Tuesday, June 12, 2012

RCI Cyberjournal

Pipeline company continues Alberta oil spill cleanup

A Canadian pipeline company says that it has managed to contain most of the oil spilled from its pipeline in Alberta. About three thousand litres of oil entered the Red Deer River in Alberta last week from a pipeline owned by Plains Midstream Canada. The company says that the oil is safely contained in one reservoir. The company is working to preserve the river's water quality and minimize the impact to wildlife.

The choice is not between austerity and prosperity - Harper

Prime Minister Stephen Harper told an Montreal audience that economic prosperity can co-exist with fiscal discipline. Speaking at an international economic forum, the Conservative Party leader said what the world needs is a practical approach that combines budgetary discipline and other growth measures. It's a message the prime minister says he intends to take as Canada's position at the upcoming G20 summit in Mexico. Mr. Harper alsoapplauded European efforts on the weekend to shore up Spain's banking system, saying he was encouraged by the agreement. He says it demonstrates that Europeans are able to undertake measures among themselves. Canada and the United States are among the countries that have refused to provide funding to help Europeans get past their financial challenges. Earlier in the day, the Governor of Canada's central bank told the same audience that Europe is taking important steps to resolve weaknesses in its banking system. Mark Carney referred specifically to the weekend decision to prop up the Spanish banking system, saying it will help reinforce the monetary union.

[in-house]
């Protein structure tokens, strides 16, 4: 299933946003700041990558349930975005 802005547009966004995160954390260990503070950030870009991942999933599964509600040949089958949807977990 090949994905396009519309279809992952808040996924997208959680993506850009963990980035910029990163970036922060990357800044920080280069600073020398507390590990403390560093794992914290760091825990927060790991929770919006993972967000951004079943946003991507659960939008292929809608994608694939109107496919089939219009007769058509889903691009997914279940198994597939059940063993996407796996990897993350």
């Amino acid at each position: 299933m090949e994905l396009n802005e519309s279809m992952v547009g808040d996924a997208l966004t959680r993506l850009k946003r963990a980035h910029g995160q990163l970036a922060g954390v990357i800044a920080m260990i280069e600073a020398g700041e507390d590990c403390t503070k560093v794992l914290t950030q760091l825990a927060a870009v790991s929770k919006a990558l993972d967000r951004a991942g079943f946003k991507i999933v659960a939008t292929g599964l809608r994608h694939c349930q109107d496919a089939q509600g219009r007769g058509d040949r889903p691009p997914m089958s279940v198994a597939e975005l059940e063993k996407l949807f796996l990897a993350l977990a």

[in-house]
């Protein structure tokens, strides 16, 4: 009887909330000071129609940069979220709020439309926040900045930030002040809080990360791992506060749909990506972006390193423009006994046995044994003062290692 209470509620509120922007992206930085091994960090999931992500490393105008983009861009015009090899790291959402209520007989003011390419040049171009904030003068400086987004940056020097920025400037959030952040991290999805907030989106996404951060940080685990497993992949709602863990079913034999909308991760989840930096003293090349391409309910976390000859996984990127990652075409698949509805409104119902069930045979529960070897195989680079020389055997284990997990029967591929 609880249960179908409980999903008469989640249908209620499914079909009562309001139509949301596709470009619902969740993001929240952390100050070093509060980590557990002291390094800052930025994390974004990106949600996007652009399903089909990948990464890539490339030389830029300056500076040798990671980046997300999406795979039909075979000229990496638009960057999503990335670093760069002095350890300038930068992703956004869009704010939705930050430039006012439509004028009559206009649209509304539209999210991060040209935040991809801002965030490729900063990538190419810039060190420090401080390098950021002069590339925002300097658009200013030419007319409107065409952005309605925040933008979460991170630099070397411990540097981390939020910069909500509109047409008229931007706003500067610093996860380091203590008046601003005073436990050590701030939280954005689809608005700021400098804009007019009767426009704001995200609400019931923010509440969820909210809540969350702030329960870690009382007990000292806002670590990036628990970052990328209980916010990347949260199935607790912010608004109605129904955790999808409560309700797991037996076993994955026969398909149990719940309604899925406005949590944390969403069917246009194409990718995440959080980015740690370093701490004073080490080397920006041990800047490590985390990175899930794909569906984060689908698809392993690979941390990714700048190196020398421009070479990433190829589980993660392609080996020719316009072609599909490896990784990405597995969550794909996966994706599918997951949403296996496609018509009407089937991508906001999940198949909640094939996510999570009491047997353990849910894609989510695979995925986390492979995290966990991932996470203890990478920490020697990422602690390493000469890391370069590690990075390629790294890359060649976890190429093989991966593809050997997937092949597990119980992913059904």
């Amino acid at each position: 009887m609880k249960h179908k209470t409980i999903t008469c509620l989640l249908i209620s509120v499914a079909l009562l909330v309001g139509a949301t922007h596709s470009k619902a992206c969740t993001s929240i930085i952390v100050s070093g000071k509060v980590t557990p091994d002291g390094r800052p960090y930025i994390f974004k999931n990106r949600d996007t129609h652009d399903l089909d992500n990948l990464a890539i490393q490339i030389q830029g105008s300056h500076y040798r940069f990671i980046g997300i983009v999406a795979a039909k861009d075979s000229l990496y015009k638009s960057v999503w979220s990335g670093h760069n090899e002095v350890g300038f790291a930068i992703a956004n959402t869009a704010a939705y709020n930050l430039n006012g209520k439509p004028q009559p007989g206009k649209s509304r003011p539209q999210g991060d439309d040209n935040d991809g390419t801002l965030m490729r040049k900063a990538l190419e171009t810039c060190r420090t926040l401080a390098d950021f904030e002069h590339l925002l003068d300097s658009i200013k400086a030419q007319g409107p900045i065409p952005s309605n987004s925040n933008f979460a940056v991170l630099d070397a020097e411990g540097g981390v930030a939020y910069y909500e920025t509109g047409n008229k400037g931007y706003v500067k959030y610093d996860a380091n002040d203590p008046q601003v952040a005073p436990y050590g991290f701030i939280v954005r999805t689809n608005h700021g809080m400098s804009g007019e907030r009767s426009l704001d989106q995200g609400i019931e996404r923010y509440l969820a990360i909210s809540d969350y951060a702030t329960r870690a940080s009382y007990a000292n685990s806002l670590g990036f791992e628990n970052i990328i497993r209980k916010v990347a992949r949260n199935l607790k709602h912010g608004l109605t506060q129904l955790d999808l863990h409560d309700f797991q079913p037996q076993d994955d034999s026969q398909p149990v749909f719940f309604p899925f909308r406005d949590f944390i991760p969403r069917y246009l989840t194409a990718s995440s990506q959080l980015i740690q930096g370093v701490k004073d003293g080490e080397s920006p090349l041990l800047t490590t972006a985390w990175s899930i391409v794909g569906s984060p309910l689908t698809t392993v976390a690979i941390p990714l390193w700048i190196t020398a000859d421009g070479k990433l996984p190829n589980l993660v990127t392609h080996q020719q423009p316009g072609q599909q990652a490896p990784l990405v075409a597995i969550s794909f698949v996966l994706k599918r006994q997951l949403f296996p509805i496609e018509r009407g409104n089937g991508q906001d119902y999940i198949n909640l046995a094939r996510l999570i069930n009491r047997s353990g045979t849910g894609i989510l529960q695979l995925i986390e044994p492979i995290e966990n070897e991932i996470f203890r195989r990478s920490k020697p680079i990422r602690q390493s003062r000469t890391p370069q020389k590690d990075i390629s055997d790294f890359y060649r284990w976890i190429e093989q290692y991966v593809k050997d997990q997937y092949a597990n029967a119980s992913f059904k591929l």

Opposition parties to continue contesting Canadian budget bill

Opposition members of Canada's Parliament are being allowed more time to contest the Conservative Party government's massive budget bill. More than 800 amendments have been introduced by the opposition Liberal Party, the New Democratic Party and Green Party. They are strongly against proposed changes to some laws. The Conservative Party accused the opposition of using stalling tactics to prevent passage of the bill. But in his ruling on Monday, the Speaker of the House of Commons, Andrew Scheer, decided to allow most of the amendments to the bill. He will, however, restrict the number of votes.


Convicted terrorist appeals life sentence
The Supreme Court of Canada has begun hearing an appeal of a life sentence handed to Momin Khawaja. The former Ottawa software developer is the first man convicted under Canada's anti-terror law, which was enacted two months after the 9-11 al-Qaida attacks on the United States. Khawaja was convicted in 2008 of training at a remote camp in Pakistan, providing cash to a group of British extremists and offences related to building a remote-control detonator. He was originally sentenced to 10 1/2 years in prison, but the Ontario Court of Appeal imposed the stiffer sentence when he appealed his case. Khawaja's lawyer, Lawrence Greenspon, urged the Supreme Court to overturn that sentence and re-establish the original penalty.